My love/hate relationship with dance competitions on television

After finishing up a season of DWTS it's time to reserve my couch for another Summer of SYTYCD. Although this is probably my fourth season recapping the show, I always have mixed feelings about sitting down to give my two cents (often more like ten cents, really) about dance competition shows for Examiner.com.

On the one hand it is logical for someone with actual experience in dance and choreography to recap the show. It balances and supplements all the content produced by journalists and bloggers with little to no dance experience out there in cyberspace.

So, why not me? Right?

On the other hand the question of whether or not such commercial representations of dance are a good form of exposure for the public and especially dance students is always looming overhead. Should I be supporting and promoting these shows that tweak my conscience?

In my mind there are a lot of good and bad things about being glued to the TV during this time of the year:


Love: Seeing dance in the mainstream. 

Once upon a time being a dancer meant you were some exotic weirdo (maybe less exotic than weirdo) who did ballet and received comments like: "I can't believe you do that to your body." Now dancers are not so weird. AND people can see (thanks to shows like DWTS) that you can dance at any age. Many people who might not have ordinarily taken a dance class are often inspired to do so by these shows. Win, win!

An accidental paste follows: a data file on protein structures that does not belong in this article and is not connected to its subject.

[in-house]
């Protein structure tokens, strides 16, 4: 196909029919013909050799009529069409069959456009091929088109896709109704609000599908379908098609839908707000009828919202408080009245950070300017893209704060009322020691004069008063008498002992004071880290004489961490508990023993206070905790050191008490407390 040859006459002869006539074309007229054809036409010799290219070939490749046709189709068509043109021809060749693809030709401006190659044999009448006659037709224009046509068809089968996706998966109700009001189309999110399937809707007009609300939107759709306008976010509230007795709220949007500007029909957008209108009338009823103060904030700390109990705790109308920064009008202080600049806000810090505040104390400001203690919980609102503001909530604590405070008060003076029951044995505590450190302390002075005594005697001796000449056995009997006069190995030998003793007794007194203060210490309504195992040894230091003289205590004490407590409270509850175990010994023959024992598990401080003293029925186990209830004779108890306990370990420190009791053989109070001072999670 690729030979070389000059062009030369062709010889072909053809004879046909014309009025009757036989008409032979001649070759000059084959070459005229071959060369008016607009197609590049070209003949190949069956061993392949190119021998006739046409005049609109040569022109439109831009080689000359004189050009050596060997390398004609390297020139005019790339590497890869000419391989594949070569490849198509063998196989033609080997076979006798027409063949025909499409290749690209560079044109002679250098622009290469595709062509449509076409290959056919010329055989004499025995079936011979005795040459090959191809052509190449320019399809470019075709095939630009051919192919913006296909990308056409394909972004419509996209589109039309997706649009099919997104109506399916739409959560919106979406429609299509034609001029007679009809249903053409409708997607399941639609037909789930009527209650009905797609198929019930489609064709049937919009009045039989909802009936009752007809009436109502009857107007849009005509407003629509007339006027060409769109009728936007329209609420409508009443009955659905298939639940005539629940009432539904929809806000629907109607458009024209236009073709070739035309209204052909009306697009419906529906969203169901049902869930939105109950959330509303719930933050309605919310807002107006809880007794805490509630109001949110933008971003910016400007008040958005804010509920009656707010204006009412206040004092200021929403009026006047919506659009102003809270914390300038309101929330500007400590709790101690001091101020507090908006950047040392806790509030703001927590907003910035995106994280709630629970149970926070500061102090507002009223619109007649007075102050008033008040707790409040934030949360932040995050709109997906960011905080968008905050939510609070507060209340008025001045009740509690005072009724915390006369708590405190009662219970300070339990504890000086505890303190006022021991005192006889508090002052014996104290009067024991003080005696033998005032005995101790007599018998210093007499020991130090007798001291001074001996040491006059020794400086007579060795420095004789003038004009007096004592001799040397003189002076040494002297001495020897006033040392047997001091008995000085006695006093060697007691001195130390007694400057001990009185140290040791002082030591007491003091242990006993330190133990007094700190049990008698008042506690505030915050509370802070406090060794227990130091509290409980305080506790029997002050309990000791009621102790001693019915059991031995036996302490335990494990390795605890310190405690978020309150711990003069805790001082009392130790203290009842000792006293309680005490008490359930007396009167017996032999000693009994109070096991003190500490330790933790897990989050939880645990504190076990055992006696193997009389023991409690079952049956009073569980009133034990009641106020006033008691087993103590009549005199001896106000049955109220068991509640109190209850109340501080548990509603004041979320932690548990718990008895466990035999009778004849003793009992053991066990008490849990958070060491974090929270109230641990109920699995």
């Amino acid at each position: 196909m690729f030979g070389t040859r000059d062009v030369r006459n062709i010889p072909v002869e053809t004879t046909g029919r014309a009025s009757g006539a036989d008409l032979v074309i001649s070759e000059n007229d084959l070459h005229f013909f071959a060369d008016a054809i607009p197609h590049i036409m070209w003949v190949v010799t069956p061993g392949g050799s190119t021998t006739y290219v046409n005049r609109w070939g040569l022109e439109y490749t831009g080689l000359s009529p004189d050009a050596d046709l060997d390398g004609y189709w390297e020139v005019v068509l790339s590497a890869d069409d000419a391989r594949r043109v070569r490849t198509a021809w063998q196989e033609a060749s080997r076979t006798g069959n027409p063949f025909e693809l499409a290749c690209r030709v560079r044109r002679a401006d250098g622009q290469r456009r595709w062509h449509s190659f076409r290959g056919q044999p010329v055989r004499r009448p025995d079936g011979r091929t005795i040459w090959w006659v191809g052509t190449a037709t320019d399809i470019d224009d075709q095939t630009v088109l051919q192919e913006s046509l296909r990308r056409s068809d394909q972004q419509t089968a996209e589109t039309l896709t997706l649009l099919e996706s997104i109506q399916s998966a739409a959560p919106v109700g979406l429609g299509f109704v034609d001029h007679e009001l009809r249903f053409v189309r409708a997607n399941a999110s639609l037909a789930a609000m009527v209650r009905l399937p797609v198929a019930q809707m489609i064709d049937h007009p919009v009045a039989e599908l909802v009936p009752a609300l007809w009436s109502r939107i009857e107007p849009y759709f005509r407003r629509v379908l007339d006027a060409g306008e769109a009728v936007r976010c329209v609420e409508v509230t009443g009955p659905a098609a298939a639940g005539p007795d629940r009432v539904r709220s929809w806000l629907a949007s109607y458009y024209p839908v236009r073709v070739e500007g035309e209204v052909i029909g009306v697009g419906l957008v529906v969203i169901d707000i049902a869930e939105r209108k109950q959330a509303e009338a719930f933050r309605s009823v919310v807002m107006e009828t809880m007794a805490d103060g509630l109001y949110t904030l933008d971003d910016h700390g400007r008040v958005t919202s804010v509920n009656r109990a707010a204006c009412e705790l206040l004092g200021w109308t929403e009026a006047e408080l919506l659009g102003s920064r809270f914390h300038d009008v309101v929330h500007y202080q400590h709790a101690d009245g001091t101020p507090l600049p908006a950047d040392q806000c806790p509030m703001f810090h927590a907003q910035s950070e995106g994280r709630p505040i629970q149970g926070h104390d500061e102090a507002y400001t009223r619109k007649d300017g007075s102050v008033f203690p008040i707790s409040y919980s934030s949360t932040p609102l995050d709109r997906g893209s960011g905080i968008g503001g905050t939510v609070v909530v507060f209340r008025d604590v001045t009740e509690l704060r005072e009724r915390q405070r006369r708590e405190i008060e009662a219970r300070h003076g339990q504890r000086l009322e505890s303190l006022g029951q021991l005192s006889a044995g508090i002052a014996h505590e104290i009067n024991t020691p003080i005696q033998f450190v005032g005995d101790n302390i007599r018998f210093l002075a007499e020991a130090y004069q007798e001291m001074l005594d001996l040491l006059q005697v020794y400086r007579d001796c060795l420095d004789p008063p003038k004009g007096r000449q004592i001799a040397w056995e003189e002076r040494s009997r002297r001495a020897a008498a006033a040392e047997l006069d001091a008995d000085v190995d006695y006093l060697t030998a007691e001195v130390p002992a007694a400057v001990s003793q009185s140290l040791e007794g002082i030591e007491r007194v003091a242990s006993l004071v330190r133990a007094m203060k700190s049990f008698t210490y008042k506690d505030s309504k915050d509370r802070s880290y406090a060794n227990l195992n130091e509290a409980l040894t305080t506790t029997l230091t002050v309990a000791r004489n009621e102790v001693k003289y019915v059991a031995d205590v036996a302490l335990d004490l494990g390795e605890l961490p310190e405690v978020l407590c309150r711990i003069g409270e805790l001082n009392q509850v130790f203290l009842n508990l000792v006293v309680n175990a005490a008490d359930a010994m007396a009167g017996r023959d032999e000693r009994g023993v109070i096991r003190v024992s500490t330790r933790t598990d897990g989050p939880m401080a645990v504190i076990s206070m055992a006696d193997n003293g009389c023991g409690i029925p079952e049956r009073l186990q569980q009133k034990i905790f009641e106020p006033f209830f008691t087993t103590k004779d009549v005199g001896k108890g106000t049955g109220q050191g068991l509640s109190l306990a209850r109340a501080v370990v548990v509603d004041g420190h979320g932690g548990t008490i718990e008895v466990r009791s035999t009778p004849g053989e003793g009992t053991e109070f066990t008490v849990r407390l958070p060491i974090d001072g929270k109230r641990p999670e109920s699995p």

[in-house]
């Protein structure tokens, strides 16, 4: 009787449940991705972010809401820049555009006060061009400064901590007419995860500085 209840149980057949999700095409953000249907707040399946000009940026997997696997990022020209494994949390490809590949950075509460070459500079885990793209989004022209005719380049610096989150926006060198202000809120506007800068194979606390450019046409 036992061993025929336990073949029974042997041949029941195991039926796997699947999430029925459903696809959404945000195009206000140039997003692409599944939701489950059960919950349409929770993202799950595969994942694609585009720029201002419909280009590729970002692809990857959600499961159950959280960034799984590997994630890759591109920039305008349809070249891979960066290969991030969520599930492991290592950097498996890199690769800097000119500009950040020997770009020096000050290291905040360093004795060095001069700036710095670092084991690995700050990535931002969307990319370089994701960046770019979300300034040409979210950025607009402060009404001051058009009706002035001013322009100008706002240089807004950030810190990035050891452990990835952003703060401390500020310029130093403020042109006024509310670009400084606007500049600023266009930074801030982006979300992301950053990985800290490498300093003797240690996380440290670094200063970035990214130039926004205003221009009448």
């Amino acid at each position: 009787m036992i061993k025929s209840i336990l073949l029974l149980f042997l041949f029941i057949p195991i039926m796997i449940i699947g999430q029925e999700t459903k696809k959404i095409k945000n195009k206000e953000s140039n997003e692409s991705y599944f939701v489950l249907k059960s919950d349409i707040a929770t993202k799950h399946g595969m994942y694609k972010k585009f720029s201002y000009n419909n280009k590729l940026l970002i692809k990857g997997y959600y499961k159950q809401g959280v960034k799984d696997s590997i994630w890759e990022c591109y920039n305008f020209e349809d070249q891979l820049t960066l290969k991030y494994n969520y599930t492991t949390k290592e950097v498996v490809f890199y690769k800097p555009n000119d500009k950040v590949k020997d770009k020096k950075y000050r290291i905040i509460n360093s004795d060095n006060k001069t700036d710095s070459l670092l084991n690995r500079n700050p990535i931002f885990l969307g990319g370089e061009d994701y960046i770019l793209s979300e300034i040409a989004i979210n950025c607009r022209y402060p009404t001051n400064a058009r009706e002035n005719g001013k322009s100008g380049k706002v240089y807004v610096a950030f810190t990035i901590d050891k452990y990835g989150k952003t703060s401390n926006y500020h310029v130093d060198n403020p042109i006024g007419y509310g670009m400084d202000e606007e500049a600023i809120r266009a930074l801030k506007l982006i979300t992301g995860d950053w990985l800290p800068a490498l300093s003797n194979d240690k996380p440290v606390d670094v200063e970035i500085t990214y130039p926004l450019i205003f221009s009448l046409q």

Hate: The gimmicks that seem to be required for television to be lucrative.

Shirtless men and gyrating hips do not necessarily a good dance make. I'm not saying that the folks that create these things aren't talented but the problem is that dance can convey more than (gasp!) sexiness. Dance can be a narrative about anything we choose and I would just like to see more alternate themes in what is presented on television. The world of dance is enormous (kind of like music) and it would be a good thing for people to be exposed to and enjoy dance that isn't so commercial in nature. In reality, commercial dance is such a small piece of the proverbial puzzle.

Admittedly, DWTS and SYTYCD do make an attempt to expose the audience to alternative styles and qualities of dance (SYTYCD has showcased such talent as Alvin Ailey American Dance Theater in past seasons). But the fact remains that the "sexiness" factor is still one that is praised time and time again and so we are given the impression that it's an important quality when the opposite is true.

Love: Watching dancers grow and develop their technique and stage presence.

The most rewarding part of being a dance instructor is watching your students "get it." Suddenly something you said or demonstrated sinks in and they take their technique and performance skills to a whole new level. Just about every week these dance shows treat us to a look at the learning process and how the dancers have improved with professional coaching. It's gratifying to see them continually growing and is a good lesson to students that reaching that level of excellence takes hard work.

Hate: The messages conveyed to young dancers.

In addition to the sexiness factor, you have to be able to do a thousand foutte turns, lift your leg over your head in a la seconde and do back-flips in every dance to be a good dancer. Not true! I can't tell you the number of questions I get about how to do all the "trick" stuff on stage after an episode of SYTYCD. Most of these are from very young dancers (or non-dancers wanting to take lessons) who think that's what a good dancer looks like. Being a dancer does not mean you have to have a bag of tricks. Those things are not requirements for good dance or a talented performer.


And, as you see, I try to overlook the bad and concentrate on the really positive aspects of these competitions. They are doing great things for dance class attendance even if sometimes we instructors need to do some reeducation along the way.

Readers, how do you feel about dance competition shows? Do you watch them?




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